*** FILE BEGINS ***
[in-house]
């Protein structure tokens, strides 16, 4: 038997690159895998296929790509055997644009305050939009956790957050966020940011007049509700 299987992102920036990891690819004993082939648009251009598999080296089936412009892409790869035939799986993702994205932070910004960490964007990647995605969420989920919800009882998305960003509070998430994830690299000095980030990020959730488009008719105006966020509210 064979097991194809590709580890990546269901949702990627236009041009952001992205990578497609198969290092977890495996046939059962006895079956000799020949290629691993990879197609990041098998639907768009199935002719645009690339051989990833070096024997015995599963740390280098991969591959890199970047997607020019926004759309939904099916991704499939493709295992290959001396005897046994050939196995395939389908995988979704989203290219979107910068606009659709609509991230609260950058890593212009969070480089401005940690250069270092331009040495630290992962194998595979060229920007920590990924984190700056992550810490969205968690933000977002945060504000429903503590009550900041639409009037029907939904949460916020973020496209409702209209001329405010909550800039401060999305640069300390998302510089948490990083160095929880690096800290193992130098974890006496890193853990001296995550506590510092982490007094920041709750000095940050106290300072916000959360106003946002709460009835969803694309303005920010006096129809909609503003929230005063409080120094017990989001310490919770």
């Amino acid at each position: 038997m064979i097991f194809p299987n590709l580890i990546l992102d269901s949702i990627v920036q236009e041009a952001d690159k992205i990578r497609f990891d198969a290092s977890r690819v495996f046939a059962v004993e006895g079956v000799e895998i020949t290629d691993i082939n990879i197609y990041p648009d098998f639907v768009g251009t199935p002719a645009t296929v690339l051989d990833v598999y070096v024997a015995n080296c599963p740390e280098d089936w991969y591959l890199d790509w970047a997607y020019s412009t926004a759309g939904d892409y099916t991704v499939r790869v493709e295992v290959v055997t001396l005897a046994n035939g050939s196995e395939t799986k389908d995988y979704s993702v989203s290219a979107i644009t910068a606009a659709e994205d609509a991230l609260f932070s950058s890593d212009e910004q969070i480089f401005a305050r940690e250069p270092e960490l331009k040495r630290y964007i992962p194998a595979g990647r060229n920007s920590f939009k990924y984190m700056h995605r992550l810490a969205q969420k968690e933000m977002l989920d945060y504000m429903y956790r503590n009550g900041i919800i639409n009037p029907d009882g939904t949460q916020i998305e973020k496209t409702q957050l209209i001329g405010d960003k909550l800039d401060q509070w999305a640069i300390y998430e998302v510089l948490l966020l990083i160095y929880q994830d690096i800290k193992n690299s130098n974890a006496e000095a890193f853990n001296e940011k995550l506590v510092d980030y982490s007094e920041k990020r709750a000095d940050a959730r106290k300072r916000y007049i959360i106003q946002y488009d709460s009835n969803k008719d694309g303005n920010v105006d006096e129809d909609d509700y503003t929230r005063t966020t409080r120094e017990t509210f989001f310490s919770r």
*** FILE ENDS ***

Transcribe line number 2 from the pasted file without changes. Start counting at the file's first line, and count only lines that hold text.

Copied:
């Protein structure tokens, strides 16, 4: 038997690159895998296929790509055997644009305050939009956790957050966020940011007049509700 299987992102920036990891690819004993082939648009251009598999080296089936412009892409790869035939799986993702994205932070910004960490964007990647995605969420989920919800009882998305960003509070998430994830690299000095980030990020959730488009008719105006966020509210 064979097991194809590709580890990546269901949702990627236009041009952001992205990578497609198969290092977890495996046939059962006895079956000799020949290629691993990879197609990041098998639907768009199935002719645009690339051989990833070096024997015995599963740390280098991969591959890199970047997607020019926004759309939904099916991704499939493709295992290959001396005897046994050939196995395939389908995988979704989203290219979107910068606009659709609509991230609260950058890593212009969070480089401005940690250069270092331009040495630290992962194998595979060229920007920590990924984190700056992550810490969205968690933000977002945060504000429903503590009550900041639409009037029907939904949460916020973020496209409702209209001329405010909550800039401060999305640069300390998302510089948490990083160095929880690096800290193992130098974890006496890193853990001296995550506590510092982490007094920041709750000095940050106290300072916000959360106003946002709460009835969803694309303005920010006096129809909609503003929230005063409080120094017990989001310490919770």